My shoulders tightened as the train pulled into the station. My heart banged in my ears and my fists clenched in the folds of my skirt. Part of me was convinced the wheels would skip off the tracks at any instant. A shriek of useless brakes, a lurch, and then the impact of the runaway locomotive smashing through the platform–
But nothing of the sort happened. The train slowed, then squealed to a stop alongside the platform. I let out my breath and realized I’d been holding it. The instant the conductor opened the door, I sprang to my feet and hurried out onto the platform.
I felt foolish for being so nervous, but this was the first time I’d taken a train since Father’s death. His train had failed to stop at the station. It had plowed through a crowded platform, killing several people and injuring dozens more. It had been six months since the funeral, and Mother still refused to go within sight of a train station. She’d begged me not to take the train into town today. She was absolutely convinced that she’d never see me again if I did. She’d almost convinced me, but I was not going to spend the rest of my life afraid of trains. I was not going to hide away in the countryside and languish in my grief like Mother.
Because Father’s death wasn’t an accident. I didn’t care how many people told me otherwise. The Station Crash was not an accident. I’d read everything I could find in the papers. I’d spent my pocket money sending telegrams to the police, begging for more details. I’d scandalized several railway officials by showing up unescorted in their offices to ask for diagrams of locomotives. I hadn’t found anything, but that didn’t mean there was nothing to find.
My heart started racing again as I looked out through the station’s wrought-iron gate into the bustling streets. An eighteen-year-old girl had no business looking for answers alone in the big city. I should be attending dances and making eyes at boys. I should be helping Father organize his notes and label his new medicines. But instead, here I was in my plainest and most professional-looking skirt and shirtwaist, with my curly red hair pinned back severely instead of piled artistically on top of my head. Here I was hoping to find a job that Father never would have approved of.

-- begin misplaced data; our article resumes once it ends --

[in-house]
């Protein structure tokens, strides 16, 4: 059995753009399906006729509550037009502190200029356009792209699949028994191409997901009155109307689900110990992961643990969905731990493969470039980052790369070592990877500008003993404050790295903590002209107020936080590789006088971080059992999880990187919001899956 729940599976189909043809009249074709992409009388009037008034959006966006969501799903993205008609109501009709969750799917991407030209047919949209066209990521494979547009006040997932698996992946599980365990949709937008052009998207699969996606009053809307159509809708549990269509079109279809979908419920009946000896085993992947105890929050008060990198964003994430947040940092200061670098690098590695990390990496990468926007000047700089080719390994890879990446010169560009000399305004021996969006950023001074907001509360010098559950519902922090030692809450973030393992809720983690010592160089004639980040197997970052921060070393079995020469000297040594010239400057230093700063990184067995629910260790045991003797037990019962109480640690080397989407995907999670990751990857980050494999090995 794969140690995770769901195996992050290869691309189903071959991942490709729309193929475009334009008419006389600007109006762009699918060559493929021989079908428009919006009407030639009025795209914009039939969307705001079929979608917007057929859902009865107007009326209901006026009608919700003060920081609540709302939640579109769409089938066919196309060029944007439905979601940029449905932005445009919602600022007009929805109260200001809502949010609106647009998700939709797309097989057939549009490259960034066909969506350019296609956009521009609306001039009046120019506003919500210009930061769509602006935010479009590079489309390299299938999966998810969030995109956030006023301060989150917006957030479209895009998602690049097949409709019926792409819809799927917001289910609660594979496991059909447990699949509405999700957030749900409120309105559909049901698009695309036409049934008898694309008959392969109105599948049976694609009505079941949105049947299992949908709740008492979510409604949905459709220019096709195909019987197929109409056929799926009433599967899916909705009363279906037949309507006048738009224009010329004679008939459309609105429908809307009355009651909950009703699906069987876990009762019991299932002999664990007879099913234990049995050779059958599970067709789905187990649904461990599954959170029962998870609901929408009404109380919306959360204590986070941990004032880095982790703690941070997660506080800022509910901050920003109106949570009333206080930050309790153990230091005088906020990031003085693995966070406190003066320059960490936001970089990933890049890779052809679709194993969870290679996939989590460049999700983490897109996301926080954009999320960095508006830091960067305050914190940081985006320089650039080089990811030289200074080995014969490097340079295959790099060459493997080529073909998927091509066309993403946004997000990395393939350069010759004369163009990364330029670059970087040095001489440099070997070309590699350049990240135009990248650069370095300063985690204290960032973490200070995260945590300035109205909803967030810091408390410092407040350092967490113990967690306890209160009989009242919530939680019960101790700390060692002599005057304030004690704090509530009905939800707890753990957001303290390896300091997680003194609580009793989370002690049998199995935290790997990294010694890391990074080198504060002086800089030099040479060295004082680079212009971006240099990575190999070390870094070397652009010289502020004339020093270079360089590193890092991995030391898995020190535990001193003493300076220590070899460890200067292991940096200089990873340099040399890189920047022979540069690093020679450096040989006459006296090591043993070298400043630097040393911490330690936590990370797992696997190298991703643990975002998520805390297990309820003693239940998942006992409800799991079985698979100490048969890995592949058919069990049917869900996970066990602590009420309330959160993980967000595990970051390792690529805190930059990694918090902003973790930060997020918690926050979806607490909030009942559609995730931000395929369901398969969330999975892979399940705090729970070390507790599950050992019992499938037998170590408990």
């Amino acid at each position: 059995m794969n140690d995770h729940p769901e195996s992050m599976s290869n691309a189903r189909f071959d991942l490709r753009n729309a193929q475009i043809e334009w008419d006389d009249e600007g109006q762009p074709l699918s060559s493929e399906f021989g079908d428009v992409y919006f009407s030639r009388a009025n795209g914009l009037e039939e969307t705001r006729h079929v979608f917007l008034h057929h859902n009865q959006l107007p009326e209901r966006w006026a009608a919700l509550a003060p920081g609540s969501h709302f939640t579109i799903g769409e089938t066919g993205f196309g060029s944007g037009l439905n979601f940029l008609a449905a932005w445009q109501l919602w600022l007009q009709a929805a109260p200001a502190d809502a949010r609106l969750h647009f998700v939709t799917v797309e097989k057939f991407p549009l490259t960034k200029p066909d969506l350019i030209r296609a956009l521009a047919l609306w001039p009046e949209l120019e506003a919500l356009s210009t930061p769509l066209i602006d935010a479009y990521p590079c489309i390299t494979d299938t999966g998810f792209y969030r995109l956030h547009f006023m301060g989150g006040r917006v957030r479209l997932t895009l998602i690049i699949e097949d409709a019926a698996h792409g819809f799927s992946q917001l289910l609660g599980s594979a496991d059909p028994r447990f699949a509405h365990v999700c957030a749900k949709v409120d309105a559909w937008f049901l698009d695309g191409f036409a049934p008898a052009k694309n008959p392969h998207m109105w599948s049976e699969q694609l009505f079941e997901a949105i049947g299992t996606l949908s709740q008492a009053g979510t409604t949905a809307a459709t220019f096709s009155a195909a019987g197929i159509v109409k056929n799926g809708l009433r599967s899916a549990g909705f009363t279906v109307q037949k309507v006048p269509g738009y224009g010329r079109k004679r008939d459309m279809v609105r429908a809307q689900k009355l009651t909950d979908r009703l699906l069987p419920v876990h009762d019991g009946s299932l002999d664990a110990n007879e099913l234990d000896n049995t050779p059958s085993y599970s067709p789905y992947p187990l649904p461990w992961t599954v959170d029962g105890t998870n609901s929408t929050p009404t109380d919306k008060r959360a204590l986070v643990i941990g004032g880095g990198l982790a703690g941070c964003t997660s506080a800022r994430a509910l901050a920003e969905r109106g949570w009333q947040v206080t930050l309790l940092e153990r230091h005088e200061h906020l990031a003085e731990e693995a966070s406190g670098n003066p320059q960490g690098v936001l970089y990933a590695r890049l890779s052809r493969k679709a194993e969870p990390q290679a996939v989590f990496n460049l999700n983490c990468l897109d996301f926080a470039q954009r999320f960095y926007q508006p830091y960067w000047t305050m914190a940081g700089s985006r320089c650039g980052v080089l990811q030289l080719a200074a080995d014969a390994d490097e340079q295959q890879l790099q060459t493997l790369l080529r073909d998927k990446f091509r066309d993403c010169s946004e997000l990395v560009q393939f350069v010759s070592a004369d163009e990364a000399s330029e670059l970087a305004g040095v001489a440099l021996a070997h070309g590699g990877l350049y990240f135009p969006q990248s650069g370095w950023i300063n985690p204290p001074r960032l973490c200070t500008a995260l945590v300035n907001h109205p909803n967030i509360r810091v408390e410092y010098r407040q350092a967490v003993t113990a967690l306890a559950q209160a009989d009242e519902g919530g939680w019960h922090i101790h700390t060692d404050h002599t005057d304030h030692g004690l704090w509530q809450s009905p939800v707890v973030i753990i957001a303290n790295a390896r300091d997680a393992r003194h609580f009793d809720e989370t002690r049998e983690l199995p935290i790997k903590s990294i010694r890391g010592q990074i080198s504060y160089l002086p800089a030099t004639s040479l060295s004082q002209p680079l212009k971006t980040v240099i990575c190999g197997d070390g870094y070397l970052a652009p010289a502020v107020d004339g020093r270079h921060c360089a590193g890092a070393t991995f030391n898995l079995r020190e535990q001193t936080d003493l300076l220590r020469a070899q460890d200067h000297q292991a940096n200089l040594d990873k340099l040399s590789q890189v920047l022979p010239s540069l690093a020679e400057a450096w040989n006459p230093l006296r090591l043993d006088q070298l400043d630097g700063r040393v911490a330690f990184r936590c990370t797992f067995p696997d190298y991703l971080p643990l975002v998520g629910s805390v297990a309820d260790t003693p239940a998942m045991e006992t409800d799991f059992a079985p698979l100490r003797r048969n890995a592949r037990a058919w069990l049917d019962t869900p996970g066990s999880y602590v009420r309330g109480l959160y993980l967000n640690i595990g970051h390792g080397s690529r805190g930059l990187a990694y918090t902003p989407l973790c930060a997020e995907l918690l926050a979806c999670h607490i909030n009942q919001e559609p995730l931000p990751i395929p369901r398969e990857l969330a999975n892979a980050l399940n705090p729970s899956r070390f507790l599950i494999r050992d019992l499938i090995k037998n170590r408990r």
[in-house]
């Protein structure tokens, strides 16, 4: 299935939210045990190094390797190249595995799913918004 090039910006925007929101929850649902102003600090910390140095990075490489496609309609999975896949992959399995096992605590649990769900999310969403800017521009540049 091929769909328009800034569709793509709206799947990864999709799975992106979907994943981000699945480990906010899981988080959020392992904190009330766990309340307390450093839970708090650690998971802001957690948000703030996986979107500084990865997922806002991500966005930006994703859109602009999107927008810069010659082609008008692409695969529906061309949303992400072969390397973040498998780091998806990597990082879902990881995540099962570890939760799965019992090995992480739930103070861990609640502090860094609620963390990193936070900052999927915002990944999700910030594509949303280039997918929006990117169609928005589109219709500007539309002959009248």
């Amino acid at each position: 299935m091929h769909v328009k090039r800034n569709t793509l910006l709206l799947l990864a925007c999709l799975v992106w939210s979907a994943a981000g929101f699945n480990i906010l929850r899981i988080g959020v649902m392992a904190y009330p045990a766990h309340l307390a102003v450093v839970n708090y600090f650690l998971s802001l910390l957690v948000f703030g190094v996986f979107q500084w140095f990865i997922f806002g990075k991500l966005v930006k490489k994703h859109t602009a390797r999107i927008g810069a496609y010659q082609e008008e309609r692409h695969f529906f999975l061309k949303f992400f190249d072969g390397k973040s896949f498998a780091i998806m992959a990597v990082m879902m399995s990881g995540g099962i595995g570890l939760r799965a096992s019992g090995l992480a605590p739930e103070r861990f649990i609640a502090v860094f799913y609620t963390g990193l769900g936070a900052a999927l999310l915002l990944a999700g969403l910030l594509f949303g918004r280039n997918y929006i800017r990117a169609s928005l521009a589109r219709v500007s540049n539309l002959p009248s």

If nobody would believe me that he had been murdered, I’d have to prove it myself. That meant getting access to every detail the police knew about the Station Crash. And that meant joining the Royal Investigative Service. I had no idea what they required of their agents. I had no idea if they even accepted women. But I had to try.
Mother was welcome to hide in her parlor and weep for the unfairness of the world. I wouldn’t do any such thing. Father had taught me better. “Sometimes it takes years to understand a new disease,” he told me. “And it might take years more to find a medicine that does any good against the sickness. But it doesn’t matter how hard the process is or how long it takes. We can’t give up until we find the answers.”
I didn’t have to be a doctor to take his advice. A murderer was as deadly as any fever, and needed just as badly to be stopped. I clenched my fists against the sides of my skirt, straightened my back, took a deep breath, and stepped through the platform gate onto the street. It didn’t matter how hard the process was or how long it might take. I was going to prove the killer existed. I was going to find out what really happened to Father. And I wasn’t going to give up until I had all the answers.
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